elderly users were interested to engage in playing digital games
when they were offered the opportunity through organizational
stimulation or study programs, and that such gameplay could
yield several benefits, ranging from improvements in perceptualmotor speed to social and educational enrichment. However, it
was also found that many of the games were either not enjoyable
or were unsuitable because of a challenging interface (e.g., small
size of the objects on the screen, rapid movements or reactions
Although not addressing the 65+ demographic, Pratchett, Harris,
Taylor and Woolard [30] report that approximately one in five
(18%) of the 51-65 year olds in their sample of UK participants
played digital games, two thirds of whom play at least once a
week. These findings may not be homogeneous across Europe,
though. For example, a recent Finnish consumer study performed
by VTT as part of the Exergames project (1,489 respondents
between 13 and 76 years) found that every second (52%)
pensioner (over 65 years old) stated to play computer games, and
every fifth (22%) pensioner stated to play games on a daily basis
However, almost all pensioners (93%) spent less than an hour
playing at a time [18]. In the US, the Entertainment Software
Association (ESA) reports on data from almost 1500 respondents
in their Essential facts about the computer and video game
industry publication. They found that 19% of Americans over the
age of 50 played video games in 2004, an increase from 9% in
1999. In 2005, this number rose to 25% [10; 11].
Overall, it is clear that seniors play digital games to a lesser
degree than younger aged groups, but this cannot be attributed to
a lack of openness or interest. Despite the fact that interacting
with computer technology can be challenging for seniors, the
literature suggests that older people are generally quite receptive
to using new technology. In a detailed study of technology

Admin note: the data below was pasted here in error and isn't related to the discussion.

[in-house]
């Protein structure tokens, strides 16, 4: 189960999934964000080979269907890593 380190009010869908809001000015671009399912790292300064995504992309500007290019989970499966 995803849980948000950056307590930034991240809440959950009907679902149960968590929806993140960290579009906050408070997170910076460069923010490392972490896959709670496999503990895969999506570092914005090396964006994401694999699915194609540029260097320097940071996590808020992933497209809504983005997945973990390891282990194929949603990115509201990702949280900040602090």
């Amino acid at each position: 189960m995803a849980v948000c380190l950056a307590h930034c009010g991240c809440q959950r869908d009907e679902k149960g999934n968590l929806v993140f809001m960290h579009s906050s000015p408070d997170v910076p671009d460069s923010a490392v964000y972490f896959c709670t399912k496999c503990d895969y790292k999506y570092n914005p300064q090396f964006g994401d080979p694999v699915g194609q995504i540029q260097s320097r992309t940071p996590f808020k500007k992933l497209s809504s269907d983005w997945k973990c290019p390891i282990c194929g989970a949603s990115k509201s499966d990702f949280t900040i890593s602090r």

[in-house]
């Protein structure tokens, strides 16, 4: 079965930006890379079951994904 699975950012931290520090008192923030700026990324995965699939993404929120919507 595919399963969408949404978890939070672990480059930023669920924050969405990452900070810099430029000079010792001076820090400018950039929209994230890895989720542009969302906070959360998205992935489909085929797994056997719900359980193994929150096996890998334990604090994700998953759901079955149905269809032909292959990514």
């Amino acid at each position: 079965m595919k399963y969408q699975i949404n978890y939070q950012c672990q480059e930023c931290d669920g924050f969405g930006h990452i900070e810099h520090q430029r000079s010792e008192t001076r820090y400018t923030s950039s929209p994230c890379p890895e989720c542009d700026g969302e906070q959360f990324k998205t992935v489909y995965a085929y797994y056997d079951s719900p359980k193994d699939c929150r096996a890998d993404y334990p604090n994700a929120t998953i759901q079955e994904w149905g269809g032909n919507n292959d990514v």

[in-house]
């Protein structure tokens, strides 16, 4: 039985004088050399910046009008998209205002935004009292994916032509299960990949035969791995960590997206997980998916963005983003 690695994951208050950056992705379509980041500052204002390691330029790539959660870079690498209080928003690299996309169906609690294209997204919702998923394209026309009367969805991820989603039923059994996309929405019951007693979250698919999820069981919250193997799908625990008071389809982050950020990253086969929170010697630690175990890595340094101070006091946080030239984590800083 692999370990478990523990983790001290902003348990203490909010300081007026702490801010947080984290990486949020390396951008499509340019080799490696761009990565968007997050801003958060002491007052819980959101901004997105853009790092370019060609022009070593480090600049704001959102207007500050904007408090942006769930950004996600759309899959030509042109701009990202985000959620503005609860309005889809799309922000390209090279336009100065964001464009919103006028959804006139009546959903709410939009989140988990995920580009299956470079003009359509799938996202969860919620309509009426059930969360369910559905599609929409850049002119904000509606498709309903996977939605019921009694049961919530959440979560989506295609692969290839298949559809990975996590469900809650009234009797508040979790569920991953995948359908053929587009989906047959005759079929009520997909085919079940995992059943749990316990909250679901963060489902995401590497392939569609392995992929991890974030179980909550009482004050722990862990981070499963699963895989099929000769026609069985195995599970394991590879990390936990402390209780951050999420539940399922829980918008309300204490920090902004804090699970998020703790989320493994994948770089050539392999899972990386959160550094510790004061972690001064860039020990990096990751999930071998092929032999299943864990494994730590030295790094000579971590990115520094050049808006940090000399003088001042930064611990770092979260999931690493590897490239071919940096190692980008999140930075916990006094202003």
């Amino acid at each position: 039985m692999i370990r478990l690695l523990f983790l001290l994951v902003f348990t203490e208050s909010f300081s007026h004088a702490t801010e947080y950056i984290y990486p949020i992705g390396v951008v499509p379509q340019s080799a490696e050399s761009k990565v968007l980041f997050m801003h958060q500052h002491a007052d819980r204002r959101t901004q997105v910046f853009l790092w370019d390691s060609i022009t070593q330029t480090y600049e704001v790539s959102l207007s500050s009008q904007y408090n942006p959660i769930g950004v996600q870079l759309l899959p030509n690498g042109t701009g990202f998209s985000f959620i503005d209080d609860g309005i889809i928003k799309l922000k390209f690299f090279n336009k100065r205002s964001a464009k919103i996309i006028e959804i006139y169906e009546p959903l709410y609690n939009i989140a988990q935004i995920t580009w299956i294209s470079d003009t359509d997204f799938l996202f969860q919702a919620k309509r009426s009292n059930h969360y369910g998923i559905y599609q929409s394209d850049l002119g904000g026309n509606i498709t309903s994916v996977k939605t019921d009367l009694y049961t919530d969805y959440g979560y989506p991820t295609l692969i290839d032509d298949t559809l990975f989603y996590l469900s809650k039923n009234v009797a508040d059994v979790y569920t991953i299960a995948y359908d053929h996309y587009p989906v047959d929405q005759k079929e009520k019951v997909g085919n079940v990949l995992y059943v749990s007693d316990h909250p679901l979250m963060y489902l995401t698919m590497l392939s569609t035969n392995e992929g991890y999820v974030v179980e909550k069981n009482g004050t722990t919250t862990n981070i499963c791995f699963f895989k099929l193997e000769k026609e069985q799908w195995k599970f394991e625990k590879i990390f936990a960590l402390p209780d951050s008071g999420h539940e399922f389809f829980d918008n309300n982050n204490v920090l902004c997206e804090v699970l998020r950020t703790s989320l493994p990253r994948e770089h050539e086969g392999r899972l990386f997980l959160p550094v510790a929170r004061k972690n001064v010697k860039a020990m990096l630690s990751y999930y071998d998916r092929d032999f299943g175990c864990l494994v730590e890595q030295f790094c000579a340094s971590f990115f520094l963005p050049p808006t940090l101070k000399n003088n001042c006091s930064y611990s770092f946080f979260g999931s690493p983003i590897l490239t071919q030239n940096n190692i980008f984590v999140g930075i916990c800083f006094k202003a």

adoption behavior by elderly users, Melenhorst [25] found that
older individuals are motivated to invest in new communication
technology provided they perceive enough benefit for their
purposes. The perception of a lack of benefits, irrespective of
perceived costs, is reason enough to reject a new technology. In
line with these findings, Eggermont, Vandebosch, and Steyaert
[9] report that, in general, elderly are proponents of technological
advancement, which may provide valuable opportunities for them,
but not at any price. For example, they do not want technology
that replaces face-to-face contacts, but are interested in
technology that supports additional social contacts, connecting
people with similar interests (e.g., clubs), or helping them to stay
in touch when immobile.



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Although seniors are quite diverse in abilities and experience,

older age is generally associated with a number of welldocumented changes in sensory-perceptual processes, motor
abilities, response speed and cognitive processes, all of which
impose requirements on interfaces that are to be pleasurably used
by the growing elderly population. We will briefly summarise
some of the main issues here. For a more detailed treatment, we
refer to Czaja and Lee [4], and Fisk, Rogers, Charness, Czaja and
Sharit [12].
With increased age, there is a loss in static and dynamic visual
acuity, as well as a reduction in the range of visual
accommodation, a loss of contrast sensitivity, decreases in dark
adaptation, declines in colour sensitivity, and a heightened
susceptibility to problems with glare. Such visual decrements may
make it harder for elderly people to perceive small elements on a
display (e.g., single soldiers in a real-time strategy game), to read
small print instructions or captions, or to locate information on
complex screens. Allowing the user easy control of font, color
and contrast setting, as well as window resizing, scroll rate and
zooming, is generally recommended. These adjustments should
not exceed appropriate boundaries for the playability of a game